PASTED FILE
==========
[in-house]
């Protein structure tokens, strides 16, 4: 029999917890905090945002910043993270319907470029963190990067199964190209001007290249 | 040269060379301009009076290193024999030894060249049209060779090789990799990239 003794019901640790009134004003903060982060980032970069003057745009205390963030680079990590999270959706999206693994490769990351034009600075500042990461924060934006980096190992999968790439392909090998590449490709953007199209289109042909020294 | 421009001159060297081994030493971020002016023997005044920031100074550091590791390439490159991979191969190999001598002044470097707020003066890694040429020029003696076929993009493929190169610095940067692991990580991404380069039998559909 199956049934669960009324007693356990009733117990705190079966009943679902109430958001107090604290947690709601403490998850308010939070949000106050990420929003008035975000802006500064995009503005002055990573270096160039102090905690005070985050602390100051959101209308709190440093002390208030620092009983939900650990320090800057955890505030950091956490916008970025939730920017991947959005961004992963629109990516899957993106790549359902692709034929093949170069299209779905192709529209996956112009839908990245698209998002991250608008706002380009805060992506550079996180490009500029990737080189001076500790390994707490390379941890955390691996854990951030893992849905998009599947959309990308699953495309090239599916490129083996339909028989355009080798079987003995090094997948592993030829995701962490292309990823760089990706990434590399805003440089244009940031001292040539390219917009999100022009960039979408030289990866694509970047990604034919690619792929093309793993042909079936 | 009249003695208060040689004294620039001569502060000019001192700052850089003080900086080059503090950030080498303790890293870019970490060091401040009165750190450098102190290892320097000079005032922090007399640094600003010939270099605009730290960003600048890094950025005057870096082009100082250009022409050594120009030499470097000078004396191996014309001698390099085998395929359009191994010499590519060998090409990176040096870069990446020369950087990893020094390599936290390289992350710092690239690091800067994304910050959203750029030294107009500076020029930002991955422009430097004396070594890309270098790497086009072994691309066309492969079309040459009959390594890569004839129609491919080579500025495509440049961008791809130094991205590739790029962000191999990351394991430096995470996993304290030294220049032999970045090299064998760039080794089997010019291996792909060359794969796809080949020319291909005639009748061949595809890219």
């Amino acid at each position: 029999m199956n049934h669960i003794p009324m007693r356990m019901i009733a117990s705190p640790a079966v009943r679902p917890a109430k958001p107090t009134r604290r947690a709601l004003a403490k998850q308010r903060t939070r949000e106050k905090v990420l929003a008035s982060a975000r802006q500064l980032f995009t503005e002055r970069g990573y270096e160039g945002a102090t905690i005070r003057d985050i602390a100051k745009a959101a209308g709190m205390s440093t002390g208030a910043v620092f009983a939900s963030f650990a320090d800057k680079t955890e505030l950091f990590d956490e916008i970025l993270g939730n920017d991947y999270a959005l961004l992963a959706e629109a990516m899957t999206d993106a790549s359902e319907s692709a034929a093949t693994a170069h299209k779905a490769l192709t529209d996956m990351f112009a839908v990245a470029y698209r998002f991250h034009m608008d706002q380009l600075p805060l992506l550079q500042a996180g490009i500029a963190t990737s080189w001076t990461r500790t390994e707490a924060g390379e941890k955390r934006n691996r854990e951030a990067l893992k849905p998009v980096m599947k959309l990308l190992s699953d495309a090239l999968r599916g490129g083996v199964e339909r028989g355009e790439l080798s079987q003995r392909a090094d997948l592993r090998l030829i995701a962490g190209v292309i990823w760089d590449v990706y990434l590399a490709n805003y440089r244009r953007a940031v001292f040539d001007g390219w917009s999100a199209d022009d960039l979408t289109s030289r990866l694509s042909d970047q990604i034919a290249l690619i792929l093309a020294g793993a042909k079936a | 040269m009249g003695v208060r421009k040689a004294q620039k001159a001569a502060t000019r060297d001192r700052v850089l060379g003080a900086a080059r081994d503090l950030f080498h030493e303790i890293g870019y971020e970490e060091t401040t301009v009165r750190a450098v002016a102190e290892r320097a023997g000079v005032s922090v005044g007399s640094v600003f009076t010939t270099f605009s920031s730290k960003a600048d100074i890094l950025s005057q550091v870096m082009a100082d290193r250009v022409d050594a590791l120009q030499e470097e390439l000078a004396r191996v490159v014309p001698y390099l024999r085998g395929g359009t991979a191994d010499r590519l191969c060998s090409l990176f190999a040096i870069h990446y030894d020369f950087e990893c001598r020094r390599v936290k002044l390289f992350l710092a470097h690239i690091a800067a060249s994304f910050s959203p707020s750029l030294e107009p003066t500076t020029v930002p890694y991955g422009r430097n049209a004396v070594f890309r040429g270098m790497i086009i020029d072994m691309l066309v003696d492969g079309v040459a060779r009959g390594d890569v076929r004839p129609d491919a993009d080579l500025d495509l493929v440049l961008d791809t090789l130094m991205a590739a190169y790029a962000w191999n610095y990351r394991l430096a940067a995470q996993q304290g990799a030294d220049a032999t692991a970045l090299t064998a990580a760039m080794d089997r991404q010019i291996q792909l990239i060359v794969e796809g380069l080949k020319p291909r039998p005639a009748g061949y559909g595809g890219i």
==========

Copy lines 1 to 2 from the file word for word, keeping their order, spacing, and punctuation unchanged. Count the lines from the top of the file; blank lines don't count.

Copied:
[in-house]
């Protein structure tokens, strides 16, 4: 029999917890905090945002910043993270319907470029963190990067199964190209001007290249 | 040269060379301009009076290193024999030894060249049209060779090789990799990239 003794019901640790009134004003903060982060980032970069003057745009205390963030680079990590999270959706999206693994490769990351034009600075500042990461924060934006980096190992999968790439392909090998590449490709953007199209289109042909020294 | 421009001159060297081994030493971020002016023997005044920031100074550091590791390439490159991979191969190999001598002044470097707020003066890694040429020029003696076929993009493929190169610095940067692991990580991404380069039998559909 199956049934669960009324007693356990009733117990705190079966009943679902109430958001107090604290947690709601403490998850308010939070949000106050990420929003008035975000802006500064995009503005002055990573270096160039102090905690005070985050602390100051959101209308709190440093002390208030620092009983939900650990320090800057955890505030950091956490916008970025939730920017991947959005961004992963629109990516899957993106790549359902692709034929093949170069299209779905192709529209996956112009839908990245698209998002991250608008706002380009805060992506550079996180490009500029990737080189001076500790390994707490390379941890955390691996854990951030893992849905998009599947959309990308699953495309090239599916490129083996339909028989355009080798079987003995090094997948592993030829995701962490292309990823760089990706990434590399805003440089244009940031001292040539390219917009999100022009960039979408030289990866694509970047990604034919690619792929093309793993042909079936 | 009249003695208060040689004294620039001569502060000019001192700052850089003080900086080059503090950030080498303790890293870019970490060091401040009165750190450098102190290892320097000079005032922090007399640094600003010939270099605009730290960003600048890094950025005057870096082009100082250009022409050594120009030499470097000078004396191996014309001698390099085998395929359009191994010499590519060998090409990176040096870069990446020369950087990893020094390599936290390289992350710092690239690091800067994304910050959203750029030294107009500076020029930002991955422009430097004396070594890309270098790497086009072994691309066309492969079309040459009959390594890569004839129609491919080579500025495509440049961008791809130094991205590739790029962000191999990351394991430096995470996993304290030294220049032999970045090299064998760039080794089997010019291996792909060359794969796809080949020319291909005639009748061949595809890219």